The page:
Two Centuries of trifles for freedom fight - How we got Independence: 

In the year 1757, East India Company won the Battle of Plassey, and in 1764, Battle of Buxar in Bihar. The two wins gave the company the power to collect revenues and appoint its first Governor-General, Warren Hastings. The company then started expanding its dominions in Mumbai (then Bombay) and Chennai (then Madras). After 1765, the company was facing opposition from Marathas, Tipu Sultan and the Sikhs. East India Company subjugated all these powers to get control over India.

Haider Ali rose to power in Mysore and went on to extend his kingdom up to the Krishna River. He was such a threat to the British that from the year 1767 to 1799, the company compensated four wars to destroy his powers.

After the first Mysore war, a treaty was signed between the company and Haider Ali which said that the company will help Haider Ali if somebody else attacks him in future. However, the company did not help him when Marathas declared a war on him. This event resulted in more Mysore wars.

The involvement of English in the internal politics of the Marathas resulted in the first Anglo-Maratha war. The early years of 1800, the British power grew when the Maratha chief got involved in a bitter strife with one another. The defeat of the Marathas in the Anglo-Maratha wars was the result of the Marathas failing to unite with each other. In 1845, after Ranjit Singh's death in Punjab, Englishmen attempted to extend their powers at the borders. This resulted in the first Anglo-Sikh war. 

Mountbatten On Parade (28th March 1947):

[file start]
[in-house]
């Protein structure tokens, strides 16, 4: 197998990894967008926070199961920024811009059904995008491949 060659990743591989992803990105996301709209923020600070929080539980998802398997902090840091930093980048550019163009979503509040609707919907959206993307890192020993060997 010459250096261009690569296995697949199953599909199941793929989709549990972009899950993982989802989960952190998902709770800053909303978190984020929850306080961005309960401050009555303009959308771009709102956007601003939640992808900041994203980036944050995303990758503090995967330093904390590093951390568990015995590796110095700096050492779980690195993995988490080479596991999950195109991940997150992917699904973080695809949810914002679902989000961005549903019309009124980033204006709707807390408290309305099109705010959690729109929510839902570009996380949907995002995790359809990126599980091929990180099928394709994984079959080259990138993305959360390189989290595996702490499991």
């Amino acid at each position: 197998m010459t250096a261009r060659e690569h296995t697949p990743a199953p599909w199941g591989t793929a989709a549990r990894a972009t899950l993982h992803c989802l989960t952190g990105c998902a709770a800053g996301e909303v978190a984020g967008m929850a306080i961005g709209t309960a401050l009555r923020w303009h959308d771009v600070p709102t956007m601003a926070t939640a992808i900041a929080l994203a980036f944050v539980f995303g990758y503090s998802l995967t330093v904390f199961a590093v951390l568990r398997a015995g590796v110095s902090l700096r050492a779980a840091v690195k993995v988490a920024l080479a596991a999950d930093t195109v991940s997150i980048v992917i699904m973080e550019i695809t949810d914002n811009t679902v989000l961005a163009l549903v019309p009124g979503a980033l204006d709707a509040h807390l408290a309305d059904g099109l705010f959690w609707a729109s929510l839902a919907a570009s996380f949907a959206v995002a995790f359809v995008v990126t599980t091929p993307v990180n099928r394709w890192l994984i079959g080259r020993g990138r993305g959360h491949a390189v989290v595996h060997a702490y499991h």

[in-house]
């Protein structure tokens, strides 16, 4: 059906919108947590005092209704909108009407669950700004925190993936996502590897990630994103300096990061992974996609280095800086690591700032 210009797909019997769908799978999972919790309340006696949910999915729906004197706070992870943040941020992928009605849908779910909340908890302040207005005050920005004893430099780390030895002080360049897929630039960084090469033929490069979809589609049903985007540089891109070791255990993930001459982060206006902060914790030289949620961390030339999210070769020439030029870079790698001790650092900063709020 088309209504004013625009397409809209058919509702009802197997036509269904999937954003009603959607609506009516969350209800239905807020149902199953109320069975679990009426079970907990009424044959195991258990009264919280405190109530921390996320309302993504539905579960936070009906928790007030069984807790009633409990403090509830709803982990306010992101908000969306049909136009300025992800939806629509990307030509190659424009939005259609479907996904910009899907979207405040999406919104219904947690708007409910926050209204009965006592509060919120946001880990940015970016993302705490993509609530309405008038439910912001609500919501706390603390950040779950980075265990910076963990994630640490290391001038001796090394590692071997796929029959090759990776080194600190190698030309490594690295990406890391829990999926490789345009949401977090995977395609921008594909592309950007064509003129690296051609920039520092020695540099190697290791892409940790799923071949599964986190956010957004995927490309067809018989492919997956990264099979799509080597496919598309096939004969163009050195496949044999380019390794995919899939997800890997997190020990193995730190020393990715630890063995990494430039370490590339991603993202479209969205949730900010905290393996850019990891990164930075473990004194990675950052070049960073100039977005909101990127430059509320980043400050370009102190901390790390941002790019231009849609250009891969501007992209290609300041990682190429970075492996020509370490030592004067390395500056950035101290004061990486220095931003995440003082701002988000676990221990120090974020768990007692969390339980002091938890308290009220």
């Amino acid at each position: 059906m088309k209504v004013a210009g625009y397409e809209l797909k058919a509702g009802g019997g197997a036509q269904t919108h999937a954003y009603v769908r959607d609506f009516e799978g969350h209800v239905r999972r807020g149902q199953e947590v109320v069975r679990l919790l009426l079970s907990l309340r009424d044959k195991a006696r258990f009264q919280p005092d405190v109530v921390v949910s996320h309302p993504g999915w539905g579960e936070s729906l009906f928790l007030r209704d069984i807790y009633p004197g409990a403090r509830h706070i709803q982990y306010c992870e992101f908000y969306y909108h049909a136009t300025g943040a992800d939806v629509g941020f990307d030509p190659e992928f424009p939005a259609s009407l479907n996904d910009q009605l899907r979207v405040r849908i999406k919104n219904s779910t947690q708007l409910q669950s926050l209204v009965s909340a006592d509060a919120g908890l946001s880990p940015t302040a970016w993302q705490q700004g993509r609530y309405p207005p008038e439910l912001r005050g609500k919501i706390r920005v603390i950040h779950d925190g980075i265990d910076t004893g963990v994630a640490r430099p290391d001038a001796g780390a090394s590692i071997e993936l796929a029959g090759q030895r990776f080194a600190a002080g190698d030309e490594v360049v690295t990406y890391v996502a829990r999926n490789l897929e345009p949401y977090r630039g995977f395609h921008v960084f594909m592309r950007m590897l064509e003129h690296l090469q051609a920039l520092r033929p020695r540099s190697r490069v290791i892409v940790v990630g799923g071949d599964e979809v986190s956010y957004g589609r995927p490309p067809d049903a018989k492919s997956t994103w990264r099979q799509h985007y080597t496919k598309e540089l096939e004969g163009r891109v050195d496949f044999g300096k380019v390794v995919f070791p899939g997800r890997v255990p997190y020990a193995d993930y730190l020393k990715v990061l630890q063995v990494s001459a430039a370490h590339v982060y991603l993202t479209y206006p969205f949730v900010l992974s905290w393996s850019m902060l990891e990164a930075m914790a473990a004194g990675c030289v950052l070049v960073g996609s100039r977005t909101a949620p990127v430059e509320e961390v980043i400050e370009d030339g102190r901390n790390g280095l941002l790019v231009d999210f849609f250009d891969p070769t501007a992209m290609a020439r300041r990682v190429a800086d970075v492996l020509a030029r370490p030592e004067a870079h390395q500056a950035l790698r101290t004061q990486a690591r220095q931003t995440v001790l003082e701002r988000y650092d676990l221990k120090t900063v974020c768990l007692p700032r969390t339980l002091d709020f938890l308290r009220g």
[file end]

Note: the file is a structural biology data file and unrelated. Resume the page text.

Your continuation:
Lord Louis Mountbatten, 1st Earl Mountbatten of Burma (1900-1979), takes the salute from the Governor General's bodyguard at Viceroy House in New Delhi, as he takes up his position as Viceroy of India. 

In the year 1848, Lord Dalhousie arrived in India as the Governor-General. Two other developments in the 1800s led to growing unrest among Indians. One was the growing number of Christian missionaries coming to India to preach Christianity, which clashed with the beliefs of the Hindus and the strong beliefs of Indian Muslims.

The 1857 Great India Mutiny came to a head at this time. Muslim troops thought pig grease was being used in the bullet cartridges, while Hindu troops thought the British were using grease from cows, which they hold sacred. This resulted in a serious rebellion.

A scene from the 1857 Indian Rebellion

Britain ruled about 60 per cent of Indians directly and the other 40 percent indirectly through native princes who followed British policies. With time the East India Company increased its powers and started to administer the country. In 1940, they set up Tata Iron Works which was the world's largest Iron factory. They continued developing India with railroad and telegraph lines. However, its policies were disliked by Indians and together they revolted against the company. This led to the downfall of the company and the administration of India went directly under the Queen. By mid-nineteenth century, the British introduced the railways, telegraph and postal service in India.

The British passed many acts but every time they passed a bill, it was met with dissatisfaction from the Indians. It was then the leaders like Mahatma Gandhi, Jawaharlal Nehru and others rose to protest openly against the British rule in India. World War I and World War II pushed India's chances for Independence since the British relied heavily on Indian forces. Two years after the World War II ended, the British granted India its Independence on August 15, 1947.


Let us salute our tricolour national flag with pride and remembrances of all the freedom fighters and martyrs who sacrificed their precious lives to win us freedom from the British rule.

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